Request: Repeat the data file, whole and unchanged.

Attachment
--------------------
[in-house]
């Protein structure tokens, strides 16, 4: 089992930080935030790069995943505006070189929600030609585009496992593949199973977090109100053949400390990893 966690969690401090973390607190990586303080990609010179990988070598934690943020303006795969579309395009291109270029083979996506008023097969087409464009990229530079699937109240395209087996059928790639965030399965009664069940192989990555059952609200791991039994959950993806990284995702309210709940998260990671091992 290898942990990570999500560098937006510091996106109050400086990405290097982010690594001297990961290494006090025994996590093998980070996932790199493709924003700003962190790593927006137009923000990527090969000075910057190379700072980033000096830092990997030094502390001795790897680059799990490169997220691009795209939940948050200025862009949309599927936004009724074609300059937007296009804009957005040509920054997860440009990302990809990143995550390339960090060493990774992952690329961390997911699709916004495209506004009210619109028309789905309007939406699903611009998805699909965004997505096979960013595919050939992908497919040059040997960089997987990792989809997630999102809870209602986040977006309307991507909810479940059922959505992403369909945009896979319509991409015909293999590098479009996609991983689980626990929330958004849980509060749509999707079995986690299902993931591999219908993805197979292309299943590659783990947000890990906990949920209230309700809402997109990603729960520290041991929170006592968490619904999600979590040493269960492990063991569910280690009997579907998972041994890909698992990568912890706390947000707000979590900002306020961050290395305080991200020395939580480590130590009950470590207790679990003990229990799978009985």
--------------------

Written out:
[in-house]
């Protein structure tokens, strides 16, 4: 089992930080935030790069995943505006070189929600030609585009496992593949199973977090109100053949400390990893 966690969690401090973390607190990586303080990609010179990988070598934690943020303006795969579309395009291109270029083979996506008023097969087409464009990229530079699937109240395209087996059928790639965030399965009664069940192989990555059952609200791991039994959950993806990284995702309210709940998260990671091992 290898942990990570999500560098937006510091996106109050400086990405290097982010690594001297990961290494006090025994996590093998980070996932790199493709924003700003962190790593927006137009923000990527090969000075910057190379700072980033000096830092990997030094502390001795790897680059799990490169997220691009795209939940948050200025862009949309599927936004009724074609300059937007296009804009957005040509920054997860440009990302990809990143995550390339960090060493990774992952690329961390997911699709916004495209506004009210619109028309789905309007939406699903611009998805699909965004997505096979960013595919050939992908497919040059040997960089997987990792989809997630999102809870209602986040977006309307991507909810479940059922959505992403369909945009896979319509991409015909293999590098479009996609991983689980626990929330958004849980509060749509999707079995986690299902993931591999219908993805197979292309299943590659783990947000890990906990949920209230309700809402997109990603729960520290041991929170006592968490619904999600979590040493269960492990063991569910280690009997579907998972041994890909698992990568912890706390947000707000979590900002306020961050290395305080991200020395939580480590130590009950470590207790679990003990229990799978009985």